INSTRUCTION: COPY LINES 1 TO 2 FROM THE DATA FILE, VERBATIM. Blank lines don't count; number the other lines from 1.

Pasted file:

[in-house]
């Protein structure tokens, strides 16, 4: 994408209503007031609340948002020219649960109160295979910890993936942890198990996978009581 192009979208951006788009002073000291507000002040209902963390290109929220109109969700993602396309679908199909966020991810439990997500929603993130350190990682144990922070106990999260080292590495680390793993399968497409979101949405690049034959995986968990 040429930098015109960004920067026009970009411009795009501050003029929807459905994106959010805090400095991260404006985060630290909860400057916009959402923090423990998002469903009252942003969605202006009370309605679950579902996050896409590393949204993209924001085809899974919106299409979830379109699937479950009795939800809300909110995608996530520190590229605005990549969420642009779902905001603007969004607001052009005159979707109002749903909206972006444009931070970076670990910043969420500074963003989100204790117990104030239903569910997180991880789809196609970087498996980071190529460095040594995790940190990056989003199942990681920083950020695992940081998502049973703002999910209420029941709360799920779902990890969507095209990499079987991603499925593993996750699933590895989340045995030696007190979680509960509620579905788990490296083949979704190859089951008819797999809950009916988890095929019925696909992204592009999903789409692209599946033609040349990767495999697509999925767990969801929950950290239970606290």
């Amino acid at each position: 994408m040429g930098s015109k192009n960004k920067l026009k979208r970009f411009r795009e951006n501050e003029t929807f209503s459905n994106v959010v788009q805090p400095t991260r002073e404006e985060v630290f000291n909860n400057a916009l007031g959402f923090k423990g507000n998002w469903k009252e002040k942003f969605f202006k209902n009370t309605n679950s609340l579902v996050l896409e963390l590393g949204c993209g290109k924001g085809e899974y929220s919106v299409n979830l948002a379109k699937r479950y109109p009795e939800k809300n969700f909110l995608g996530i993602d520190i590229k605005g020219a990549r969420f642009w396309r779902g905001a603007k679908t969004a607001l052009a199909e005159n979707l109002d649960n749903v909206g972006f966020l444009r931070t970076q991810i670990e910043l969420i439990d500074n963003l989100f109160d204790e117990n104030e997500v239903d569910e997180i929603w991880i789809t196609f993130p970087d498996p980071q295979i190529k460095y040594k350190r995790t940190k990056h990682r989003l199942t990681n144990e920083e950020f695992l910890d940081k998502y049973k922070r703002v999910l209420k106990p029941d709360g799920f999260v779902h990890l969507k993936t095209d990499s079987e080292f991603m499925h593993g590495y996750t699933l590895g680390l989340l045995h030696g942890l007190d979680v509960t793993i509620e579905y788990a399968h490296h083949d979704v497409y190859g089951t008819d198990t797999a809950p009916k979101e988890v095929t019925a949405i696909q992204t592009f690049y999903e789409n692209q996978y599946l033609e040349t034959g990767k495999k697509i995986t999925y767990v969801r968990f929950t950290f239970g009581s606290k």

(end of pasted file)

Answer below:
[in-house]
């Protein structure tokens, strides 16, 4: 994408209503007031609340948002020219649960109160295979910890993936942890198990996978009581 192009979208951006788009002073000291507000002040209902963390290109929220109109969700993602396309679908199909966020991810439990997500929603993130350190990682144990922070106990999260080292590495680390793993399968497409979101949405690049034959995986968990 040429930098015109960004920067026009970009411009795009501050003029929807459905994106959010805090400095991260404006985060630290909860400057916009959402923090423990998002469903009252942003969605202006009370309605679950579902996050896409590393949204993209924001085809899974919106299409979830379109699937479950009795939800809300909110995608996530520190590229605005990549969420642009779902905001603007969004607001052009005159979707109002749903909206972006444009931070970076670990910043969420500074963003989100204790117990104030239903569910997180991880789809196609970087498996980071190529460095040594995790940190990056989003199942990681920083950020695992940081998502049973703002999910209420029941709360799920779902990890969507095209990499079987991603499925593993996750699933590895989340045995030696007190979680509960509620579905788990490296083949979704190859089951008819797999809950009916988890095929019925696909992204592009999903789409692209599946033609040349990767495999697509999925767990969801929950950290239970606290």